Now for some power and noise testing. Notice that the cards marked with asterisks in the results below have custom cooling solutions that may perform differently than the GPU maker's reference solution.
The 6950 and 6970 draw a few watts less at idle than the GTX 570, fitting for a smaller chip. When running Left 4 Dead 2, however, the 6970 actually pulls a little more juice than the GTX 570. (We expect one might find different results with a different sort of graphics workload, but we think L4D2 is a good, representative game with relatively high power draw.) The 6950 is kind of in a class of its own, but its power draw is relatively low under load, only slightly more than the GeForce GTX 460 1GB's.
Noise levels and GPU temperatures
Nearly all of the single-GPU solutions are pretty quiet at idle, and most are perilously close to the noise floor for the rest of our system's components. Still, the 6950 and 6970 prove to be exceptional citizens, among the quietest solutions we tested. Dropping in a second 6970 does raise the noise levels at idle a bit, likely due to the obstruction of airflow into the primary card's blower.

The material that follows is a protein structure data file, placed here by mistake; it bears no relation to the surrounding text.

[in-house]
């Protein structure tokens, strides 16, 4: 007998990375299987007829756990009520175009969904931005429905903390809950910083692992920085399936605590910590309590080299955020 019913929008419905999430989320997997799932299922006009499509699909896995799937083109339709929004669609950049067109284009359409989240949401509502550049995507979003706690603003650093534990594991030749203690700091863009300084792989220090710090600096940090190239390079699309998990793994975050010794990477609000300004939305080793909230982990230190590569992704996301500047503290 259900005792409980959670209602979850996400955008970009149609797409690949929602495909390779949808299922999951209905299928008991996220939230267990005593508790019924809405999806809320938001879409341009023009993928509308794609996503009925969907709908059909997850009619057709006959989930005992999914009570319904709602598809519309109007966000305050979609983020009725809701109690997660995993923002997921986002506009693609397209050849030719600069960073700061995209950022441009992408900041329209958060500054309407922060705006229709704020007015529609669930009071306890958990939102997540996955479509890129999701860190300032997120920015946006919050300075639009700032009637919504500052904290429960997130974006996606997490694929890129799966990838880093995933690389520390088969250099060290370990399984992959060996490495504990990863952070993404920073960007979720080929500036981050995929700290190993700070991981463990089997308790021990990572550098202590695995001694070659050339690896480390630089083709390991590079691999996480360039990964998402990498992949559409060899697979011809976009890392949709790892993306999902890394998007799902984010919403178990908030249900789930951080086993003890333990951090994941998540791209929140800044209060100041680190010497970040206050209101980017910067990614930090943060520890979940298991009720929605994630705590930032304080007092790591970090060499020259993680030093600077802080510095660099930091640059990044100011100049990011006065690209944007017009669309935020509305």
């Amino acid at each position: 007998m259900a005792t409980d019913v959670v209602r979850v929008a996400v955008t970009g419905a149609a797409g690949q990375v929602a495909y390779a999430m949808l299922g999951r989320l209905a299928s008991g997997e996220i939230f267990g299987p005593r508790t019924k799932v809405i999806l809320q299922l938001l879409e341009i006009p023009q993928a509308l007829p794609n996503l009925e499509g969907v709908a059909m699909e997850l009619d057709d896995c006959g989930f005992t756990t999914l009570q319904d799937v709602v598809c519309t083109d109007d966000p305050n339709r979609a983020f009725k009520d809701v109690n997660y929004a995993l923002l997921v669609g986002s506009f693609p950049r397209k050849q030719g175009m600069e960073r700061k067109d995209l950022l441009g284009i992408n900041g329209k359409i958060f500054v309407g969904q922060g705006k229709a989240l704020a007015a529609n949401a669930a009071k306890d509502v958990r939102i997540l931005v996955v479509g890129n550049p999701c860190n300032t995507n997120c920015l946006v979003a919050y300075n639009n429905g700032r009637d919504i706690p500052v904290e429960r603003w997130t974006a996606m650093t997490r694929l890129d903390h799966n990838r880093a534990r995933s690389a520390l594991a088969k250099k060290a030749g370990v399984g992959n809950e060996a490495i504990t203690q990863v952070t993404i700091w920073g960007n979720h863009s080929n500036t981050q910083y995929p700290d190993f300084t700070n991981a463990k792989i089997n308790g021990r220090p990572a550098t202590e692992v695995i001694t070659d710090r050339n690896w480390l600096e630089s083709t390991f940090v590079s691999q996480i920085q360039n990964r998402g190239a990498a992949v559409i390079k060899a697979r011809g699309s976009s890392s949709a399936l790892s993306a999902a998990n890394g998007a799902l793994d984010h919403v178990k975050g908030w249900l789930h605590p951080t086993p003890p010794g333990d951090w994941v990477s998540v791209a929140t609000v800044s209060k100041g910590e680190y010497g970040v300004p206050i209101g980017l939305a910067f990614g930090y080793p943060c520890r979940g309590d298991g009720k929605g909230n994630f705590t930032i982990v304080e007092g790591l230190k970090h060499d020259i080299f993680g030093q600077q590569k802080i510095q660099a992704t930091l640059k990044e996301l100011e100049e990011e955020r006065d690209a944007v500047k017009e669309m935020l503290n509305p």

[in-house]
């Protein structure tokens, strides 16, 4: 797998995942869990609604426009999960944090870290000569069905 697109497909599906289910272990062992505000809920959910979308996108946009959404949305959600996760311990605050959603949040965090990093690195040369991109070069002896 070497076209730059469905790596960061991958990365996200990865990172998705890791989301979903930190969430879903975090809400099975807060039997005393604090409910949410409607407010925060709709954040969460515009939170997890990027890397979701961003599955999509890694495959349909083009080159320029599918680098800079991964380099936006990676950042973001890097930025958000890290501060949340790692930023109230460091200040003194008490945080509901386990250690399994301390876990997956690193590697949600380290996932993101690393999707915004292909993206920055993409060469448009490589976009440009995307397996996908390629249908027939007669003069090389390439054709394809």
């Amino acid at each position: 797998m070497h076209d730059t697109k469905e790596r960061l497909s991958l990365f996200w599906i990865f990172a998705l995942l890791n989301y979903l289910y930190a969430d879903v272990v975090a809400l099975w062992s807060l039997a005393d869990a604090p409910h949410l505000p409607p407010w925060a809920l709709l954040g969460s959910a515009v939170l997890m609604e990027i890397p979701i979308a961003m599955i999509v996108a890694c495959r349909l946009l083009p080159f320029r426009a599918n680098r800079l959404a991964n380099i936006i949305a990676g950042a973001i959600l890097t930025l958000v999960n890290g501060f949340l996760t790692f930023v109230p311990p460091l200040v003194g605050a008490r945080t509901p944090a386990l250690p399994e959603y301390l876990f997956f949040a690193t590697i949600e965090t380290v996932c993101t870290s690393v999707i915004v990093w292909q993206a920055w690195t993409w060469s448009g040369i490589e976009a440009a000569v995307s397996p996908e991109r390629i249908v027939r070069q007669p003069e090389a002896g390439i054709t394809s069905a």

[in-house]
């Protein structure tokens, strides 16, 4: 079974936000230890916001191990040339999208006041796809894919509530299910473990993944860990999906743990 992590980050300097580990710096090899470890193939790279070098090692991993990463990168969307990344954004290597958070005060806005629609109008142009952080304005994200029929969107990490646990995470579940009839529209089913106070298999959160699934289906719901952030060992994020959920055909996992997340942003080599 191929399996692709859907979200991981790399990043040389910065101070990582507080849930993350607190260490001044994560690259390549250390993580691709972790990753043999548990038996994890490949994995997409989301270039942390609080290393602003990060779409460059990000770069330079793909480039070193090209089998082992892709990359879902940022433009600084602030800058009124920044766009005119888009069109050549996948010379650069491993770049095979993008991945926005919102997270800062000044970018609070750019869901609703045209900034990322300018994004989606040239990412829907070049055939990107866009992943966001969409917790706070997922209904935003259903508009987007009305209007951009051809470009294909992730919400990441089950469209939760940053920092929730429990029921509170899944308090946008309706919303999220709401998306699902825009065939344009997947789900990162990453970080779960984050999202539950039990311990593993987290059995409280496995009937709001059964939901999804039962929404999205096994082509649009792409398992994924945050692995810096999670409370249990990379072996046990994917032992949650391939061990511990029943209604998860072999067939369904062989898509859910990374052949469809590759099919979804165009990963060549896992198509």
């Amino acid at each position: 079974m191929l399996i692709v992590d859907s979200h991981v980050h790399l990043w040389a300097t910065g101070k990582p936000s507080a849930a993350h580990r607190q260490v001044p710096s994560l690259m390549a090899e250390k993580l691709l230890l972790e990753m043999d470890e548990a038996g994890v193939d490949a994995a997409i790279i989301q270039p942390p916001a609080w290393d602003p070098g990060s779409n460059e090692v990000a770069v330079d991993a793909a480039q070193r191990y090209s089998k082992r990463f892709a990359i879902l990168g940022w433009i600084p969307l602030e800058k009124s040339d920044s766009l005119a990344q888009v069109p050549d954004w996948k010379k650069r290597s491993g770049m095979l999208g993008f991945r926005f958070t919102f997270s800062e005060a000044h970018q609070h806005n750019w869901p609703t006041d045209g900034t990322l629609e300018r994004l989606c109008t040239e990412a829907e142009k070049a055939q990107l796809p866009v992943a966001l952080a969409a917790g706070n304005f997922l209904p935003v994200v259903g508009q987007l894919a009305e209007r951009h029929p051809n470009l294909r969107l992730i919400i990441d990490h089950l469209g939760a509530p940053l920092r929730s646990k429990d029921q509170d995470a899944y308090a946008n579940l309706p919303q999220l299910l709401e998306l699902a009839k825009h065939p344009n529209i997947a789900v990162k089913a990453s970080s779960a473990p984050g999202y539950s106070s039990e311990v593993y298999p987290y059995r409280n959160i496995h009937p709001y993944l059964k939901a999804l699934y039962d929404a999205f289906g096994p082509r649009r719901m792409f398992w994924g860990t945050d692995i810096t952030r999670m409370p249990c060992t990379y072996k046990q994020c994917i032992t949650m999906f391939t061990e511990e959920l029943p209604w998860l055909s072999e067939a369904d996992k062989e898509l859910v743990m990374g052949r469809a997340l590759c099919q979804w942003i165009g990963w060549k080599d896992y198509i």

Under load, Nvidia's stock coolers simply outperform AMD's. The GTX 570's GPU temperature exactly matches the 6970's, the two cards' power draw is only 5W apart, yet the GTX 570 is 2.5 dB quieter.
|Asus Tinker Board gives the Raspberry Pi 3 a run for its money||40|
|Mushkin enters the keyboard market with the Carbon KB-001||30|
|Report: PC gaming hardware market expands to an all-time high||39|
|Asus ROG Maximus IX Formula chills with an EKWB waterblock||3|
|Deals of the week: high-powered graphics cards, monitors, and more||13|
|Eurocom Tornado F5 SE mobile server can eat desktops for lunch||13|
|Microsoft releases Pix DX12 tuning and debugging tool for Windows||22|
|Cryorig's QF140 fans offer a choice of silence or performance||17|
|SteelSeries' Apex M500 keyboard reviewed||14|